What should you be thinking about this summer if you are new to online learning?

What should a program and a teacher be thinking about right now in preparation for serving students online in FY13?

Start by thinking about your goals for online learning for the upcoming fiscal year.  How many students do you want to serve to consider yourself successful?

There are some things to think about when determining this number.  It should not just be arbitrary number, an “oh 15 sounds good” kind of thing.  You might need to look at your programs requirements, for example a college might have a number of students specified in order for an online class to be a go.   The teacher should be on your mind too. You should think about if the teacher is a seasoned veteran therefore is able to handle a larger online class roster.  Is the teacher new, so he/she has a learning curve related to teaching and learning online?  How will you get that teacher up to speed so he/she is ready to work with students?  How many students can a new teacher really handle?

My advice (based on our experience since 2002) would be to start small and grow your online learning offering.  There is always so much to learn when a new curriculum is introduced. The teacher must get familiar with it and that takes time. There are processes and procedures to be ironed out too.  Often times starting with a large number of students makes some of these things more difficult.  You know, almost like biting off more than you can chew.

What else should programs be thinking about when planning for FY13 and online learning?  What are your thoughts on this?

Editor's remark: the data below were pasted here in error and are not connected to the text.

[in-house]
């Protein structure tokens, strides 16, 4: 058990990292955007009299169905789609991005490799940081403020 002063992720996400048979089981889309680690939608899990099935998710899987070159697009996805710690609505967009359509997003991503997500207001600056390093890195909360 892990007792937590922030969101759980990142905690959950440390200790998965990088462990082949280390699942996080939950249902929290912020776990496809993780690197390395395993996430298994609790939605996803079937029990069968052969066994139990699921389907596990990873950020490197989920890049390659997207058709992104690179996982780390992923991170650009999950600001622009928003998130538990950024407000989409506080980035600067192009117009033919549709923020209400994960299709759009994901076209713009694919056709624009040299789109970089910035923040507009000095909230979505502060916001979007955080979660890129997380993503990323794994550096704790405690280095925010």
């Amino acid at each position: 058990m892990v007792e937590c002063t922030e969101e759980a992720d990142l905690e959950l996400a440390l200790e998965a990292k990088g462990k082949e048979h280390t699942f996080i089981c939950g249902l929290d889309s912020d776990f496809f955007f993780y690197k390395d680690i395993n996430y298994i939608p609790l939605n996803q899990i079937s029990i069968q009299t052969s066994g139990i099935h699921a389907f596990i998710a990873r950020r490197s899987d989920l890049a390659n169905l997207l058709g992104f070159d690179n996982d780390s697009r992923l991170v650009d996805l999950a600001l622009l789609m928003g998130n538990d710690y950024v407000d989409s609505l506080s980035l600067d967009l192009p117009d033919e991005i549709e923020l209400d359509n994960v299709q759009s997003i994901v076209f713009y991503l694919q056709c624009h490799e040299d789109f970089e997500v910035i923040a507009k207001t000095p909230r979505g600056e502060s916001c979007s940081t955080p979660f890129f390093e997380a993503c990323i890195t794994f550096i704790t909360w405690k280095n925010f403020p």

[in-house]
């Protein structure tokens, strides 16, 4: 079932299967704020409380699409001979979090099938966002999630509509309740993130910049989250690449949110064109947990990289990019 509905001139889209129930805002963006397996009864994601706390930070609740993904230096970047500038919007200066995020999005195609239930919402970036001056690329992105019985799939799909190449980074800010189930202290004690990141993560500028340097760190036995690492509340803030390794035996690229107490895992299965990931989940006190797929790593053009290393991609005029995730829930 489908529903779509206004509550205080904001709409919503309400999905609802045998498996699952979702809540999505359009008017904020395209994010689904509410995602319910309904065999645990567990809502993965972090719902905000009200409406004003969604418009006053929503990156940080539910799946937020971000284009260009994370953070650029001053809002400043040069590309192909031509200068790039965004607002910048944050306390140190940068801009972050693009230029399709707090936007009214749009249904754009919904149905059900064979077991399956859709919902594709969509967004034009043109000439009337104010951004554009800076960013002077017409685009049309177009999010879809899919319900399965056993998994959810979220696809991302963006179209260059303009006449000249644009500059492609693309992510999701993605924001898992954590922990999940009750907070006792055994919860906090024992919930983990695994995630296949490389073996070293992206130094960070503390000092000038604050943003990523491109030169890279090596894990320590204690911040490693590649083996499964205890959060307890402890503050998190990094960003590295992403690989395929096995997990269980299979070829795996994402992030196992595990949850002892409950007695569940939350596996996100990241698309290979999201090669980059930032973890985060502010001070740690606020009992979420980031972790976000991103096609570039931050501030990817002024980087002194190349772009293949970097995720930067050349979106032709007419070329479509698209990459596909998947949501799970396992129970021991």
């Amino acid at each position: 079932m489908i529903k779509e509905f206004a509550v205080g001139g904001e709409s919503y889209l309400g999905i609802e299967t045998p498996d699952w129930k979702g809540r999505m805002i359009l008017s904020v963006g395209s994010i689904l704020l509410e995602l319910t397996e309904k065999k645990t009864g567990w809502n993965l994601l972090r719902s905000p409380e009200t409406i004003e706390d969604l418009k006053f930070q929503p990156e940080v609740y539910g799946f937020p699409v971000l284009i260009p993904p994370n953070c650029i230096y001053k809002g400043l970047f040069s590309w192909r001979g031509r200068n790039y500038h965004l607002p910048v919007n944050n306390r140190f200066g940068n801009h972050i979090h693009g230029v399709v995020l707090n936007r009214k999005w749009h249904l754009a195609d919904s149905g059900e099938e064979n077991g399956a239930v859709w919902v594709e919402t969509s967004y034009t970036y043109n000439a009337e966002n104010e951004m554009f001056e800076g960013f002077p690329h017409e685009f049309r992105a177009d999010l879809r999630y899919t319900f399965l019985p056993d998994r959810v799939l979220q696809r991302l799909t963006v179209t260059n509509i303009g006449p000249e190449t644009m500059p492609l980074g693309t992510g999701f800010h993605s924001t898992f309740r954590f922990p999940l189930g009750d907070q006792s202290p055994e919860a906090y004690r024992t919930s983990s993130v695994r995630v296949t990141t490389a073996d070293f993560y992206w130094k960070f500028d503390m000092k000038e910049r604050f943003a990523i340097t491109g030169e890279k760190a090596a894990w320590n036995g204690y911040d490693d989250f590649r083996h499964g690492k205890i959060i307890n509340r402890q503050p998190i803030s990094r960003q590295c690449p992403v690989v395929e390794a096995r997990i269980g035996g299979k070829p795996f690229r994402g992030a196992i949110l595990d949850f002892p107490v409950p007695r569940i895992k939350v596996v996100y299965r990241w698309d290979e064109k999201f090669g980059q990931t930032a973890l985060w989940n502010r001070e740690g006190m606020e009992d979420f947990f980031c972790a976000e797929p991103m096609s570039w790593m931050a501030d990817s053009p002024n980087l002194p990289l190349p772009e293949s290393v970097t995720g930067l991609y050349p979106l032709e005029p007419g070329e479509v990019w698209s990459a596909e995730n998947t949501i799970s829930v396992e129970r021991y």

1 thought on “What should you be thinking about this summer if you are new to online learning?

  1. From an i-Pathways program coordinator’s point of view, I agree that defining success in regards to the number of students your program plans or hopes to serve should definitely be a priority. I also agree that determining that number should not be just some random or necessarily even a large number. The initial planning stages should include a strategic projection of the number of students your program will serve. How does one go about strategically planning for implementing or growing a distance learning program? In in my experience with i-Pathways in an adult ed. program and in mentoring other adult ed. programs, I have found it especially helpful to brainstorm and formulate questions within the framework of these two points. 1. What are the benefits for adult ed. programs who choose a DL program? 2. How can I utilize a DL program to market to and better serve my target population?
    I need to consider the following questions with my staff and then analyze our answers. E.g., Why am I considering a DL program in the first place? If the only answer I can come up with is solely based on increasing my recruitment numbers, then I might be on the right track, but I am not seeing i-Pathways in its fullest potential. If my answer(s) are limited to say … only serving students that I currently have in the classroom who have qualifying grade levels, or if I plan to serve only those students who can’t attend a traditional classroom, then, I might need to broaden my view of who a distance learning program can and should serve. On the other hand, not every student that could be enrolled based on my enrollment criteria should be enrolled in a DL program either.
    To develop or improve perspective and understanding, start with this process and questions like these to re-evaluate your i-Pathways program. I stand firmly behind the idea that a good handle on these hows and whys are central to successful implementation, and more importantly, to the growth of i-Pathways in any program.

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